Suicide Squad: Blaze #1 starts by contemplating where a story should begin. The narrator, with a proverbial finger flipped to the reader, eventually gives up trying to figure out where to start and just begins giving us what we want: “The big, dumb beats.” Suicide Squad: Blaze #1 is a comic that plays by no one’s rules. It turns its nose up at being defined or picked apart. Writer Simon Spurrier, artist Aaron Campbell, colorist Jordie Bellaire, and letterer Aditya Bidikar have created a story that’s as wild, rebellious, and aggressive as its characters.
About Suicide Squad: Blaze (from DC Comics):
The attacks begin without warning. Brutal, sudden…cannibalistic. A metahuman with all the power of Superman but none of his humanity. An unstoppable being ruled only by hunger and instinct, striking at random across the world. To stop this threat, Harley Quinn, Peacemaker, Captain Boomerang, and King Shark have been assigned to corral, nursemaid, and if necessary execute five deadly new recruits: the expendable products of a secret government procedure called BLAZE. They’re ordinary prisoners, endowed with incredible power… and the certain knowledge that it’ll burn through them like wildfire. They have six months to live, maximum.
Spurrier’s tone is irreverent and aggressive. He’s hostile towards the reader, almost mocking them for picking up the comic in the first place. He skips through to the important bits, narrating about his impatience for the story to get going. Of course, this is all actually done through the voice of Spurrier’s main character, Michael Van Zandt. But it’s a brilliant reverse psychology that pulls the reader in. And while there’s plenty of aggression to be felt from Van Zandt and some of the other characters, there are little moments of levity and humor that happen on the sidelines too. Like when King Shark puts his hands over his nose at the smell of blood, quietly telling himself to keep it together. Spurrier creates an overall mood for this issue, for sure – this reads like a comic that’s been backed into a corner and is swinging at anyone who gets close – but he also shows incredible range with his characters. From the psychotic to the well-meaning. From the suicidal to the homesick. There’s so much to love and fear in each of them.
I could talk for days about Campbell’s incredible art. You can smell his grimy prison cells, feel the texture of the desert sands on your fingertips, and taste the rain in the air of his gloomy Gotham nights. His characters feel layered. At first glance, many of them often look emotionless. Yet, behind their eyes is a deep-seated hatred that still shines through. These are characters who have their walls up. And Campbell’s art doesn’t stop inside the panels. He makes an art of his page layouts too. The panel borders for much of this comic have a slightly uneven border to them, looking like they were actually drawn on with a black pen. One page, depicting a rainy night, actually uses the rain to create the edges of each panel. Campbell’s art feels like it’s barely contained, bursting at the seams and trying to get out.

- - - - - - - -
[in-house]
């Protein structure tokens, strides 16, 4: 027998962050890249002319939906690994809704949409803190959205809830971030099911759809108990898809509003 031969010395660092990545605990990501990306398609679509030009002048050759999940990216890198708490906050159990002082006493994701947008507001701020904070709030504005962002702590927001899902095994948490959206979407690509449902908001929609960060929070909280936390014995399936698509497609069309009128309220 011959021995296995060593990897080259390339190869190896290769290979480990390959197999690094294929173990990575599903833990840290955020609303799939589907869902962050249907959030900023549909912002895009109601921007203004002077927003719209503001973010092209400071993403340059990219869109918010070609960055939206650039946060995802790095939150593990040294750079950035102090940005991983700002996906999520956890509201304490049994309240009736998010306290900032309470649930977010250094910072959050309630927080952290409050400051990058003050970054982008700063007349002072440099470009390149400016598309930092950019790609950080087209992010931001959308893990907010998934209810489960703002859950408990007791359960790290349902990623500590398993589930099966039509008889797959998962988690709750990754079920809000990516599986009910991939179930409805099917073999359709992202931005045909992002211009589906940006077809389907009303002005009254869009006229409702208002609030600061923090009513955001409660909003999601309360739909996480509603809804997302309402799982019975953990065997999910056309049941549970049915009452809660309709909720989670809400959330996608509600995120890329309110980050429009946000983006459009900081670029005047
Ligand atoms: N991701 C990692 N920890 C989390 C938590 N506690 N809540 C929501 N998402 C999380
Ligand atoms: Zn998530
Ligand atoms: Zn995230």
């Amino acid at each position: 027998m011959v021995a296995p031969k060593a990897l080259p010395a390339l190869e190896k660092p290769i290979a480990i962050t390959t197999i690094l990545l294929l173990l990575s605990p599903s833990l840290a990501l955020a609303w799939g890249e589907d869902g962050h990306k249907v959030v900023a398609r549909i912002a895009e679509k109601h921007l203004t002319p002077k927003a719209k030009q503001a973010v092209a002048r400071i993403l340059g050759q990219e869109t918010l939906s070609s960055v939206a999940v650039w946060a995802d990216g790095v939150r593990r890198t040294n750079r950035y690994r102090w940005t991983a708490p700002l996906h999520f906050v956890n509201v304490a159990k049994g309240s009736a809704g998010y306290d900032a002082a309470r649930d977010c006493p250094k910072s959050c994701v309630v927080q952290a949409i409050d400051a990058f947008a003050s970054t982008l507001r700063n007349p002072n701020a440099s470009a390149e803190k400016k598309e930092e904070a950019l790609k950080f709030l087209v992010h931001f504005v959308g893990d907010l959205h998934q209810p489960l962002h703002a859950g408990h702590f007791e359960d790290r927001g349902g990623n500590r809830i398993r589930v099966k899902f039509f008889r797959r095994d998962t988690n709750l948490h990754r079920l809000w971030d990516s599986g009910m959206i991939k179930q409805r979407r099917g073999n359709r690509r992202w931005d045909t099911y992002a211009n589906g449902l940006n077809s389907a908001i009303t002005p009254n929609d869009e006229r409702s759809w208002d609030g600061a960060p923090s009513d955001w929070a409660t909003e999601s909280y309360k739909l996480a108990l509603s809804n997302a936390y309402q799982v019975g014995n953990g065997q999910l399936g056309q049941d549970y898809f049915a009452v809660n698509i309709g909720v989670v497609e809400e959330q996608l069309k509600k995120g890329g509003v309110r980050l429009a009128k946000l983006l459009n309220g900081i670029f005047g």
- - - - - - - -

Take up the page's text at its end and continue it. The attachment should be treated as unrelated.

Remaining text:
A big part of this story is about the destructive nature of power. Power itself is often shown in a brilliant green that crackles across the page. When the main characters have powers bestowed upon them, the room is cast in a green light. And then three of those characters awake with powers that manifest in dazzling lime colored energy clouds. But even before the characters have their new gifts, there are pages that have a sickly green hue to them. These pages almost look as though they’re beginning to rot, like gangrene is setting in. Bellaire seems to be saying that even the promise of power corrupts. Her pages are stunning and disturbing all at once. Moments of extreme violence are rendered in a breathtaking mélange of colors, looking more like a painting by Cezanne than a comic book page. Bellaire is the perfect fit for a comic that’s finding beauty in the most unlikely places.
Bidikar gives Van Zandt’s narration of events a really natural feel. When Van Zandt is saying something that’s beside the point, or something he doesn’t really care for the reader to notice, Bidikar writes in small, lower case lettering. You can hear it like Van Zandt is saying it under his breath. Bidikar’s sound effects are shown in a scratchy, thin lettering across every page. It matches the feel of the book perfectly. One “SKOOSH” noise in particular, the sound of someone’s head getting caved in by a mallet, looks like it’s being formed by the blood in the scene. Bidikar brings even more flavor and fun to every scene.
DC Comics’ Suicide Squad: Blaze #1 is a no-holds-barred, brutal, brilliant issue. This creative team will disturb you and delight you in equal measure. You don’t want to miss this raucous, wild new series – even if it has you reading it from between your fingers as you try and cover your eyes. Pick up Suicide Squad: Blaze #1 at a comic shop near you!